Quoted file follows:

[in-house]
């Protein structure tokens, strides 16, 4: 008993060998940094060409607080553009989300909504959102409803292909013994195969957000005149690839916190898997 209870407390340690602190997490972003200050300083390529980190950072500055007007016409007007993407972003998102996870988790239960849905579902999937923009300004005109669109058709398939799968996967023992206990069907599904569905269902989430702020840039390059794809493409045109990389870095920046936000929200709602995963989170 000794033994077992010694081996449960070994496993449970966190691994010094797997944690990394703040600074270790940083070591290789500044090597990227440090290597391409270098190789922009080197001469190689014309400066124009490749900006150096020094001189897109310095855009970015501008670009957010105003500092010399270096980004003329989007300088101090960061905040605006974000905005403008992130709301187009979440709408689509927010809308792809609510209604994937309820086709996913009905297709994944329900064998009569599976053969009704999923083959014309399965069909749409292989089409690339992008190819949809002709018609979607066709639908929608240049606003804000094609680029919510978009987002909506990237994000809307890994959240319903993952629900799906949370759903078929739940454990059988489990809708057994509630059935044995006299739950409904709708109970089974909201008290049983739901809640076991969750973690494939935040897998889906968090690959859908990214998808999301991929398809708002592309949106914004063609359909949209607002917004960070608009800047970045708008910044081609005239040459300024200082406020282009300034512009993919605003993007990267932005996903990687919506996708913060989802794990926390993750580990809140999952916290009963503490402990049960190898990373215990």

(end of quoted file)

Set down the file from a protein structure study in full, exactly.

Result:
[in-house]
């Protein structure tokens, strides 16, 4: 008993060998940094060409607080553009989300909504959102409803292909013994195969957000005149690839916190898997 209870407390340690602190997490972003200050300083390529980190950072500055007007016409007007993407972003998102996870988790239960849905579902999937923009300004005109669109058709398939799968996967023992206990069907599904569905269902989430702020840039390059794809493409045109990389870095920046936000929200709602995963989170 000794033994077992010694081996449960070994496993449970966190691994010094797997944690990394703040600074270790940083070591290789500044090597990227440090290597391409270098190789922009080197001469190689014309400066124009490749900006150096020094001189897109310095855009970015501008670009957010105003500092010399270096980004003329989007300088101090960061905040605006974000905005403008992130709301187009979440709408689509927010809308792809609510209604994937309820086709996913009905297709994944329900064998009569599976053969009704999923083959014309399965069909749409292989089409690339992008190819949809002709018609979607066709639908929608240049606003804000094609680029919510978009987002909506990237994000809307890994959240319903993952629900799906949370759903078929739940454990059988489990809708057994509630059935044995006299739950409904709708109970089974909201008290049983739901809640076991969750973690494939935040897998889906968090690959859908990214998808999301991929398809708002592309949106914004063609359909949209607002917004960070608009800047970045708008910044081609005239040459300024200082406020282009300034512009993919605003993007990267932005996903990687919506996708913060989802794990926390993750580990809140999952916290009963503490402990049960190898990373215990």